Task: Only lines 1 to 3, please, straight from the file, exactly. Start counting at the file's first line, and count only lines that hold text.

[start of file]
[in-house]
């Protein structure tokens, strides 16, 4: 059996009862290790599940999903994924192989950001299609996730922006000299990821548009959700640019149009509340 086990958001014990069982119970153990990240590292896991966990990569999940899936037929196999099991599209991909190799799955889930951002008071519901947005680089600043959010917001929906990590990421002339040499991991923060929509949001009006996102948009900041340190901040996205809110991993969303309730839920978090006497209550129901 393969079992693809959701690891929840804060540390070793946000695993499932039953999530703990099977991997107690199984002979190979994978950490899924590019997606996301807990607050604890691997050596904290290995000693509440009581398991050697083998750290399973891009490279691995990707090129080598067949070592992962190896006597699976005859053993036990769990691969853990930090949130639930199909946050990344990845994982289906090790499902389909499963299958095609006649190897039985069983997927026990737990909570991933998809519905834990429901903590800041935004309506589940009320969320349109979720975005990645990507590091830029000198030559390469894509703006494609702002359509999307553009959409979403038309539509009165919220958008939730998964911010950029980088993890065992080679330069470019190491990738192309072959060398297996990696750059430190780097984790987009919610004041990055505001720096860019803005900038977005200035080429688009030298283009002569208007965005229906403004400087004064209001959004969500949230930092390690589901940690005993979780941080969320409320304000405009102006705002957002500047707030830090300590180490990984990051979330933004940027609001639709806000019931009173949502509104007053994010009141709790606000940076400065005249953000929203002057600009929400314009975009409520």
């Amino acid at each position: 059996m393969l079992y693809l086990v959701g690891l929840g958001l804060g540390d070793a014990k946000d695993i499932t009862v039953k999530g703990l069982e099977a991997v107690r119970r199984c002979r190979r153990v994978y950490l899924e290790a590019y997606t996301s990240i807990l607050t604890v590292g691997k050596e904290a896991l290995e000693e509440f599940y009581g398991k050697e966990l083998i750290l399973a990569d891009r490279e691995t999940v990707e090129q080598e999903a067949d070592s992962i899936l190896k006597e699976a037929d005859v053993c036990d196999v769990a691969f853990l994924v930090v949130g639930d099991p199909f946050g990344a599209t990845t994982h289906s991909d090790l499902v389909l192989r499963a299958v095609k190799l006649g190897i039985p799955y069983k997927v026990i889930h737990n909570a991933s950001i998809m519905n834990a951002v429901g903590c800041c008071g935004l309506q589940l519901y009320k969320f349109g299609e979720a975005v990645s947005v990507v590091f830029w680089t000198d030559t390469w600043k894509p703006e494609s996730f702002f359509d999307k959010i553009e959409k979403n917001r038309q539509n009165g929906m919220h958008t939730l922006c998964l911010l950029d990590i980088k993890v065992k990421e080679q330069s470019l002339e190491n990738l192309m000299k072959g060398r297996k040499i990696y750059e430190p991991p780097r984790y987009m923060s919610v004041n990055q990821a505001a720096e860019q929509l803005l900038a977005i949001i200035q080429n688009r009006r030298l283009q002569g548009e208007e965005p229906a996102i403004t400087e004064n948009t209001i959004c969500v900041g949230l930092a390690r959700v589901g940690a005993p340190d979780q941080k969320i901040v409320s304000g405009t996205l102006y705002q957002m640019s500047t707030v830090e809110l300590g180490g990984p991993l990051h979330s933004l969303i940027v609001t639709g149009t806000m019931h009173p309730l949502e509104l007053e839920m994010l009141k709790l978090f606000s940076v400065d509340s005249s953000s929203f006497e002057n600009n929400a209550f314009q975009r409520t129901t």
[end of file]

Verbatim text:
[in-house]
């Protein structure tokens, strides 16, 4: 059996009862290790599940999903994924192989950001299609996730922006000299990821548009959700640019149009509340 086990958001014990069982119970153990990240590292896991966990990569999940899936037929196999099991599209991909190799799955889930951002008071519901947005680089600043959010917001929906990590990421002339040499991991923060929509949001009006996102948009900041340190901040996205809110991993969303309730839920978090006497209550129901 393969079992693809959701690891929840804060540390070793946000695993499932039953999530703990099977991997107690199984002979190979994978950490899924590019997606996301807990607050604890691997050596904290290995000693509440009581398991050697083998750290399973891009490279691995990707090129080598067949070592992962190896006597699976005859053993036990769990691969853990930090949130639930199909946050990344990845994982289906090790499902389909499963299958095609006649190897039985069983997927026990737990909570991933998809519905834990429901903590800041935004309506589940009320969320349109979720975005990645990507590091830029000198030559390469894509703006494609702002359509999307553009959409979403038309539509009165919220958008939730998964911010950029980088993890065992080679330069470019190491990738192309072959060398297996990696750059430190780097984790987009919610004041990055505001720096860019803005900038977005200035080429688009030298283009002569208007965005229906403004400087004064209001959004969500949230930092390690589901940690005993979780941080969320409320304000405009102006705002957002500047707030830090300590180490990984990051979330933004940027609001639709806000019931009173949502509104007053994010009141709790606000940076400065005249953000929203002057600009929400314009975009409520």
């Amino acid at each position: 059996m393969l079992y693809l086990v959701g690891l929840g958001l804060g540390d070793a014990k946000d695993i499932t009862v039953k999530g703990l069982e099977a991997v107690r119970r199984c002979r190979r153990v994978y950490l899924e290790a590019y997606t996301s990240i807990l607050t604890v590292g691997k050596e904290a896991l290995e000693e509440f599940y009581g398991k050697e966990l083998i750290l399973a990569d891009r490279e691995t999940v990707e090129q080598e999903a067949d070592s992962i899936l190896k006597e699976a037929d005859v053993c036990d196999v769990a691969f853990l994924v930090v949130g639930d099991p199909f946050g990344a599209t990845t994982h289906s991909d090790l499902v389909l192989r499963a299958v095609k190799l006649g190897i039985p799955y069983k997927v026990i889930h737990n909570a991933s950001i998809m519905n834990a951002v429901g903590c800041c008071g935004l309506q589940l519901y009320k969320f349109g299609e979720a975005v990645s947005v990507v590091f830029w680089t000198d030559t390469w600043k894509p703006e494609s996730f702002f359509d999307k959010i553009e959409k979403n917001r038309q539509n009165g929906m919220h958008t939730l922006c998964l911010l950029d990590i980088k993890v065992k990421e080679q330069s470019l002339e190491n990738l192309m000299k072959g060398r297996k040499i990696y750059e430190p991991p780097r984790y987009m923060s919610v004041n990055q990821a505001a720096e860019q929509l803005l900038a977005i949001i200035q080429n688009r009006r030298l283009q002569g548009e208007e965005p229906a996102i403004t400087e004064n948009t209001i959004c969500v900041g949230l930092a390690r959700v589901g940690a005993p340190d979780q941080k969320i901040v409320s304000g405009t996205l102006y705002q957002m640019s500047t707030v830090e809110l300590g180490g990984p991993l990051h979330s933004l969303i940027v609001t639709g149009t806000m019931h009173p309730l949502e509104l007053e839920m994010l009141k709790l978090f606000s940076v400065d509340s005249s953000s929203f006497e002057n600009n929400a209550f314009q975009r409520t129901t």